Truly, you cannot surf the political blogosphere for ten minutes without running into the misuse of this venerable old phrase, so much so that I’m almost ready to hoist the white flag and let it be, let it mean what everyone seems to want it to mean, which is “prompts the question” or “makes one want to ask the question” (As in, “the sudden reaction of conservative pundits against the prospect of a government bail-out of the nation’s financial system, on the grounds that it vests too much control in the hands of one unchecked entity, begs the question ‘where were you guys for the last eight friggin’ years?’”)
After all, the sheer extent of abuse (of the phrase, that is) speaks to the apparently urgent need for some expression to do the work for which this one has been drafted, so why not surrender the old meaning and give over to the new. Is the original meaning of “begs the question” really all that important?
Well, the truth is, it was pretty good. Back in the day, to "beg the question" meant to give an answer that really only sounded like an answer, but which was, in fact, really just a clever restatement of the premise upon which the question was asked in the first place.
To give an example, you might ask: "How has Jose Reyes managed to raise his average from .250 to .333 in just two short years?" (Just play with me here.)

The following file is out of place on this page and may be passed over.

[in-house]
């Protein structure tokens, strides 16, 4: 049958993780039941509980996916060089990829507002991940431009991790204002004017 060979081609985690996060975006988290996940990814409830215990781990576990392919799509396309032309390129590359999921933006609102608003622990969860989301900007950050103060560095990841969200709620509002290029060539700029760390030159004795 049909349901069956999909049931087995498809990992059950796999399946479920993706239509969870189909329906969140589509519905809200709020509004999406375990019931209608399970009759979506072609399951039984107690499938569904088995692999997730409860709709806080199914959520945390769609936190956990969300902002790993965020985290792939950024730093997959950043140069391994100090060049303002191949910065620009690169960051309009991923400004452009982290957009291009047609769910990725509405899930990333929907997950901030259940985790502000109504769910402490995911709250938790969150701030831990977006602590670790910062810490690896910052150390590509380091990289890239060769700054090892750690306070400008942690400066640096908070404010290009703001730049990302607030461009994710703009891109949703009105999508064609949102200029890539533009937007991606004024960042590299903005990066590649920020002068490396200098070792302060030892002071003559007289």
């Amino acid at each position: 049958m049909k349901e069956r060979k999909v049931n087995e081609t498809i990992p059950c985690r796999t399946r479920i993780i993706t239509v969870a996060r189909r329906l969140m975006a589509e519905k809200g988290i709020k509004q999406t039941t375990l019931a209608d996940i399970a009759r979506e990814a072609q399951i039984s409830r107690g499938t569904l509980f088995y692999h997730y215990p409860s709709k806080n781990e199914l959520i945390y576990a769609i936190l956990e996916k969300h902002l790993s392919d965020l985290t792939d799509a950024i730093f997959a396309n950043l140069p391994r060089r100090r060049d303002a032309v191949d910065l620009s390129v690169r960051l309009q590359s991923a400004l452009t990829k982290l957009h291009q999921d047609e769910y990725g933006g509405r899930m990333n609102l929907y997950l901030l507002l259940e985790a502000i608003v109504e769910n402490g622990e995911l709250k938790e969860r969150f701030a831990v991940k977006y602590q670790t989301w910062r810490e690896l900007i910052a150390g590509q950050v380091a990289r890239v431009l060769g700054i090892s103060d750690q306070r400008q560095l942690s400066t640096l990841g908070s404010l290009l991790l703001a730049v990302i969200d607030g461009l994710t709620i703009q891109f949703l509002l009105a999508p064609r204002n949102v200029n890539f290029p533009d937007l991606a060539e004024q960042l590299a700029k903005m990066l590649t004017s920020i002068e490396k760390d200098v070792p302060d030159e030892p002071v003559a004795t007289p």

I might answer, "Well, that's simple. Whereas two years ago he was only getting one hit every four times up, now he's getting one hit every three times up."
THAT is "begging the question." Clearly in asking, you wanted to gain some insight into Jose's swing or new command of the strike zone. My answer, while seeming quite knowledgeable and responsive, was really nothing of the kind, just a more crafty restatement of the premise of your question. No new information was provided.
The technique has many more significant real word applications, of course. When the Bush Administration, asked whether it has sanctioned the use of torture, replies that American Law forbids torture and we follow the Law, that’s a version of begging the question. When your four-year-old son, in the course of one of his why-jags wants to know why grandma’s cat died, and you find yourself, after the eleventh straight “why?” saying, “Because God decided?” and he says, “ Why did God decide?” and you say, “Because God makes the decisions,” that is certainly another form begging the question, and it isn’t pretty, but sometimes it’s the only thing that will allow you to get back to your newspaper. Begging the question is the only thing that will silence him, not so much because you’ve satisfied his curiosity -- you haven’t – but because your son now realizes you’re not really as smart as he thought you were.
But that is neither here nor there. The point is, “begging the question” is a very real, very common, very deceitful little maneuver, and one worries that if we give up the phrase – or the meaning of the phrase -- we may in some way give up our capacity to recognize and to identify what is among the most important weapons in the arsenal of all cheats, liars, crooks, politicians, schoolchildren, ne’er-do-wells, and parents. And that would be a loss. We really can’t let that happen, and so I ask, if we do let “begs the question” mean “prompts the question,” it prompts the question, what should we then call begging the question?
Soon to return to more pressing matters. There seem to be several.